Figure 1: A honey bee emerging from a capped cell. Above, left of the emerging bee is a capped cell with a developing pupa unseen, underneath the cap. Above, far right of the emerging bee is a cell with a honey bee egg.
Figure 2: A screenshot from Broodmapper.com with scored cells.
Honey bee development
Honey bees develop from eggs to adults in the cells of honey bee combs (Fig. 1). These combs also provide the structure for food storage; nectar and pollen. Beekeepers must learn how to identify the contents of comb cells to effectively manage colonies based on information such as; the health of colonies, if a queen is laying eggs, if the colony is growing or declining, if there are adequate stores, and other information necessary to make informed decisions.
Broodmapper.com (Fig. 2) is an interactive environment where you can learn to identify different stages of brood development and cell contents as you perform citizen science. Reed Johnson at The Ohio State University OARDC is investigating Miticide and Fungicide Interactions (Johnson 2011) and their effect on honey bee brood survival and development. As a part of that study, Broodmapper.com is used to determine the cell contents using photographs of combs from experimental colonies. Anyone can volunteer to help identify the cell contents in these photographs and hone their skills in inspecting colonies.
This page outlines the skills you will need to identify cell contents from images presented in the tutorial at broodmapper.com. Once you have reviewed this page, go to broodmapper.com, work through the tutorial and quizzes, then start helping to elucidate Miticide and Fungicide Interaction effects on honey bees today!
Identifying cell contents and larval age
The first four stages of honey bee development identified in Broodmapper is shown in figure 3. The final two stages of development are capped pupae and emerging, adult bees (Fig. 1).The stages in figure 3 are generalized as; egg (0-3 days old), young larva (4 – 5 days old), middle larva (5 – 6 days old), and old larva (7 – 8 days old) (from Winston 1987). Being able to identify these stages have numerous benefits for beekeepers. When inspecting colonies, beekeepers can determine the age of worker brood found which informs when a queen must have last been present and laying. The young larva pictured in figure 3 (1), is the proper age for grafting, a method used to raise new queens (less than 24hrs past egg hatch).
Figure 3: Four of the honey bee development stages identified in Broodmapper. Labels represent shortcut keys, E = egg, 1 = young larva, 3 = middle larva, 5 = old larva.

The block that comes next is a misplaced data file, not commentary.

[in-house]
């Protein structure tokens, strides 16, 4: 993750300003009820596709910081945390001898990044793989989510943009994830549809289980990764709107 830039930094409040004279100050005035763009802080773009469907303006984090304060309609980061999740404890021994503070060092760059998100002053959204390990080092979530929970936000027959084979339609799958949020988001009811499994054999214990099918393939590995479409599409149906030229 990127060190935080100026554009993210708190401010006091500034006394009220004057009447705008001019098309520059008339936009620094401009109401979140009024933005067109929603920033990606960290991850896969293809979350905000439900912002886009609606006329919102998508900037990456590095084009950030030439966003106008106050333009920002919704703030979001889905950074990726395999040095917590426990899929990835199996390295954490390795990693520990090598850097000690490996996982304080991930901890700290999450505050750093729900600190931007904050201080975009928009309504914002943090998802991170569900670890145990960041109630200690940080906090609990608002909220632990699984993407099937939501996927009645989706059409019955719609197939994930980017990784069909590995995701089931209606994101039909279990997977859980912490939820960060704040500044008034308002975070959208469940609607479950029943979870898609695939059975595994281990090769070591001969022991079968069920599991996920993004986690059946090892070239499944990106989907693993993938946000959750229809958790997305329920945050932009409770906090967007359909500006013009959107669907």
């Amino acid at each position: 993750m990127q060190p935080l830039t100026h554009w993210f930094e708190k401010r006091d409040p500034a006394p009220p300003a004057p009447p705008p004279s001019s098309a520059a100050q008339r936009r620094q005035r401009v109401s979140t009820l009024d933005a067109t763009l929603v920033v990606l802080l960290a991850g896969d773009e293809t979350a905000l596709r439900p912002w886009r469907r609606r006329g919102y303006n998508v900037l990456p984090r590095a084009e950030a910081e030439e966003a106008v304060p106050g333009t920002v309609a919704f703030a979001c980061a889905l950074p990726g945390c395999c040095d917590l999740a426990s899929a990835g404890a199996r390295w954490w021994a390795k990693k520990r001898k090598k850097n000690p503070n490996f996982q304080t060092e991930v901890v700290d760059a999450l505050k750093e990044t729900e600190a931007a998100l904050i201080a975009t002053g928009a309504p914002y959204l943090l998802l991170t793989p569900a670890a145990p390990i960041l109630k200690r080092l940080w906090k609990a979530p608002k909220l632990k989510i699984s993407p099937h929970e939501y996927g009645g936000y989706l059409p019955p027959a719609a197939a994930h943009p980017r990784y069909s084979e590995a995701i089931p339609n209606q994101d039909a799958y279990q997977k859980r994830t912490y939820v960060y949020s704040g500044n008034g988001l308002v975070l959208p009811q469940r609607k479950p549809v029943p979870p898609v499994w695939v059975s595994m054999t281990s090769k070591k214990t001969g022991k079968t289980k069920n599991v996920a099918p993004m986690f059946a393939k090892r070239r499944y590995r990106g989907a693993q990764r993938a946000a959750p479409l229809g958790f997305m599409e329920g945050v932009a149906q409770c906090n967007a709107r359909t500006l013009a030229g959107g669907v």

Figure 4: Depending on lighting and glare when inspecting combs in the field, seeing eggs can be difficult (left) or more clear (right).
Combs with eggs are good places to find the queen, since she was obviously there recently. Depending on lighting and the condition of combs, identifying cells with eggs can be difficult or easy (Fig. 4). Honey bee eggs are deposited erect, standing on one end, which can also cause difficulty in identification when viewed directly down on the egg, in a foreshortened view.
Figure 5: A larva dead in its cell is circled. Dead larva can often bee discolored and misshapen.
Once an egg is laid, its successful development into an adult bee is not guaranteed. Interruptions in development can be measured in a number of ways, possibly informing us about negative effects from pesticides. To determine sub-lethal effects from pesticide residues in brood combs, Wu et al (2011) measured if eggs hatch, larval mortality, development time from egg to pupa, pupation, and adult emergence rate. Most of these measures require repeated inspections of the combs to check for changes in development. However, larval mortality can be evident during any hive inspection when dead brood is seen (Fig. 5).
Nectar and pollen
Other than empty cells and cells with unknown contents, the remaining cell contents that you can identify in Broodmapper are nectar and pollen (Fig. 6). Pollen is deposited in cells as pellets from bee’s pollen baskets, or corbicula. Then, house bees pack and moisten the pollen with nectar and honey into layered masses stored in cells. Here the pollen undergoes chemical changes over time and is referred to as bee bread (Graham 1992). Nectar that has not yet been converted to honey is stored in uncapped cells, as seen glistening in figure 6.
Figure 6: Cells with nectar and pollen, and a cell with an egg. Pollen and fresh nectar is often found in close proximity to developing brood.
Learn more by taking the tutorial at Broodmapper.com or reading more about this research project in the article, Miticide and Fungicide Interactions (Johnson 2011).
Images: Figures 1 – 6 are from Broodmapper.com
Page authors: This page was written by Michael E. Wilson (University of Tennessee) in cooperation with Reed Johnson (The Ohio State University OARDC), October 2011.
A Managed Pollinator CAP outreach webpage.
- Graham, J.M. editor. (1992). The hive and the honey bee Dadant and Sons, Hamilton, IL, pp. 322–326.
- Johnson, R. M. (2011). Miticide and Fungicide Interactions. Jointly published in the American Bee Journal and in Bee Culture, October 2011.
- Winston, M. L. (1987). The Biology of the Honey Bee, Harvard University Press, Cambridge, MA.
- Wu J.Y., C.M. Anelli and W.S. Sheppard. (2011). Sub-lethal effects of pesticide residues in brood comb on worker honey bee (Apis mellifera) development and longevity. PLoS ONE. 6:e14720.